In 2005 the Springboks won a tight one 22-16, with a try by one of my favourite Springboks Jean de Villiers. I remember the test, but not quite as fondly as the following day when a group of friendly locals took us out to Stellenbosch and then to a fantastic restaurant in Franschhoek.

I have been promised something similar this time!

So why am I waffling on all nostalgic?

Well, this will be my last column for SuperSport, and I guess I wanted to convey a sense of how lucky I feel to have been able to form a relationship with South Africa over the years.

It was the All Black tour of 1970 that really drew me so passionately to rugby. Those Springboks, Joggie Jansen, Piet Greyling, Jan Ellis and Frik du Preez became giants in the mind of a ten-year-old boy listening to the radio in the dead of night in a small town in New Zealand.

Meeting the great Frik and interviewing him for over an hour in Pretoria in 2003 is one of my most treasured memories. He told great stories with a dry wit and a twinkle in his eye, recalling the days when rugby was a game for very tough men!

The other man I was most honoured to meet was Tom van Vollenhoven, at a fund raiser for our friend Joost van der Westhuizen. My dad saw him play in 1956.

I’ve been lucky to meet many great figures of South African rugby.

So as a parting gesture I will take the opportunity to name my favourite Springbok team. Not all necessarily the best, or greatest players in their position, but the ones I have had such great pleasure watching, or getting to know :

Fulllback : Andre Joubert. Of course. The Rolls Royce.

Left Wing : Bryan Habana. At his best he was scintillating, and you had to admire the way he just chased everything like it was the last. Mind you, if he’d been an All Black he’d have scored twice as many tries!

Right wing : Ray Mordt. Champion try scorer, champion bloke. By the way I never really saw Carel du Plessis play, and I’m told he was incredible.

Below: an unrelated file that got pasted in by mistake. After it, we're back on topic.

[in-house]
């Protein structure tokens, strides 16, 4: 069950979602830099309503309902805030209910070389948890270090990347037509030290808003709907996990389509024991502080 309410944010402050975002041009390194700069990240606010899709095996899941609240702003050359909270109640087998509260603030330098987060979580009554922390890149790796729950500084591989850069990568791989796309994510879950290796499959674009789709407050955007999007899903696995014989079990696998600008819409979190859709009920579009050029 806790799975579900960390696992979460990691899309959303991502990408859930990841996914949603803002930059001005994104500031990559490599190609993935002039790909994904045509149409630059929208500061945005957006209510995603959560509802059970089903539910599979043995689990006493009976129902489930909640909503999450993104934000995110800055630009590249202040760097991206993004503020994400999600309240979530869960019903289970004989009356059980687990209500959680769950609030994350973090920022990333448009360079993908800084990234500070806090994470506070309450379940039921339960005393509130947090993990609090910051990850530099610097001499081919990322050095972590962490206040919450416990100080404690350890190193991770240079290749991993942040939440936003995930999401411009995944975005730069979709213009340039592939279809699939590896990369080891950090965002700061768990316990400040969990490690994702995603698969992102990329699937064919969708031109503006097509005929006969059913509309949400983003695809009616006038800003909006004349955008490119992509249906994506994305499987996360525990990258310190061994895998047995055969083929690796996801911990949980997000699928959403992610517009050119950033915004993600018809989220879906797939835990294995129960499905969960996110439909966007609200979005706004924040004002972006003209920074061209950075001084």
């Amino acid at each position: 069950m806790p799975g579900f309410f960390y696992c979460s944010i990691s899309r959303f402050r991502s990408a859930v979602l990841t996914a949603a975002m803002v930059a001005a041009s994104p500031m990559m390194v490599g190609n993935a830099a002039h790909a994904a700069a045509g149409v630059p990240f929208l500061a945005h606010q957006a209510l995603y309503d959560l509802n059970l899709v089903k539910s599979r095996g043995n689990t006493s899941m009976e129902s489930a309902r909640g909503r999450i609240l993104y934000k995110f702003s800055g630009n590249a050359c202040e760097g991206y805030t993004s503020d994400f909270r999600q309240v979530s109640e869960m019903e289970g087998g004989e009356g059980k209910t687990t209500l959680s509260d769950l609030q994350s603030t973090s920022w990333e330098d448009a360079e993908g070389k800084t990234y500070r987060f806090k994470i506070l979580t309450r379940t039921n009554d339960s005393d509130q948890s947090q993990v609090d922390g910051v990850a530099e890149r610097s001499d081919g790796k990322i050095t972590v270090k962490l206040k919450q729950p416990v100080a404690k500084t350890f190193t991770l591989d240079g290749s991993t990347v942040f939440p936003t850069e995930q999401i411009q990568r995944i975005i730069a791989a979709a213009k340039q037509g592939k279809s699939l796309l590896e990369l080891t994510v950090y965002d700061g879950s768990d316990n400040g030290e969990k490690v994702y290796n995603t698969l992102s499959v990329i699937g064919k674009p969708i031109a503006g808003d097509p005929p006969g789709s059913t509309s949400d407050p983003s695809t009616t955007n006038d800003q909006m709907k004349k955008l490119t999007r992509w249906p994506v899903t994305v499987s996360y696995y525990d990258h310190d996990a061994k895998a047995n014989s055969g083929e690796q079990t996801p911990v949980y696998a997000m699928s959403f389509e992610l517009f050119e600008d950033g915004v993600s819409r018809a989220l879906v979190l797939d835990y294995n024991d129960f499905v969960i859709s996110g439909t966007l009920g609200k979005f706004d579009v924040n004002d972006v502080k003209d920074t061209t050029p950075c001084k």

Centre : Danie Gerber. I finally got to meet Danie in the Villa Park carpark with Schalk Burger senior during the last World Cup. Phenomenal player.

Centre : Jean de Villiers. Such a great thinker, a great defensive player, and despite the conservative tactics of some of his coaches, capable of some really inventive attacking play. One of the nicest guys ever to lace up a set of rugby boots.

Flyhalf: Joel Stransky. Okay if I was picking a Springbok team to play for my life I’d probably go Henry Honiball, or Naas if it was a day to be won by the kickers, but Joel kicked the most famous dropped goal ever, and was a fantastic broadcast teammate during the 1995 World Cup. One of the best analysts in the game.

Halfback : Joost. RIP.

Number 8 : This is where it gets difficult because Bob Skinstaad was ahead of his time as a player and one of the best guys to have a beer with. Morne du Plessis was a giant of the game. BUT at his relatively short peak, Duane Vermeulen was an absolute colossus, and it’s tragic that his test career has been ruined playing in France.

Flanker : Ruben Kruger. RIP. One of the most modest, humble men off the field but an unstoppable force on it. Many All Blacks I’ve spoken to suspect he DID score in the 1995 final, but then if he did, Joel wouldn’t be so famous would he?

Flanker : Piet Greyling : A ghost from 1970. Fast as lightning. He and Ellis went on a seek and destroy mission. Apologies to Francois Pienaar, the ultimate leader, who almost made the team on account alone of the three “old fashioneds” he shouted at me during a very lively night at RWC 15!

Lock : Victor Matfield. Fantastic athlete with the mind of a scientist. A scheming, crafty scientist. Lord we NZers were happy when he retired!

Lock : Frik du Preez. Sorry to Bakkies Botha and Mark Andrews but Frik is to South Africa what Colin Meads is to NZ and there is no higher praise a Kiwi can offer.

Tighthead : Marius Hurter. For no other reason than it’s a great name for a prop. Okay then, Balie Swart.

Loosehead: Os. Enuff said.

Hooker. Bismarck du Plessis beats out Uli Schmid, but not by much. Malcolm Marx could end up that good too. If you needed to win a war it would be Piston van Wyk!

And an All Black team to take them on : Christian Cullen, Bryan Williams, Jonah Lomu, Bruce Robertson, Bill Osborne, Dan Carter, Dave Loveridge, Zinzan Brooke, Michael Jones, Richie McCaw, Brodie Retallick, Colin Meads, Olo Brown, Sean Fitzpatrick, Ken Gray.

That would be quite a game.

So that’s it then.

Times change, and my time with SuperSport comes to an end.

I’m very grateful to Garry and Johan for having me for so long.

Thanks to you all for the engagement, the feedback, and the excellent spirited discussion.

It’s been an honour and a great pleasure.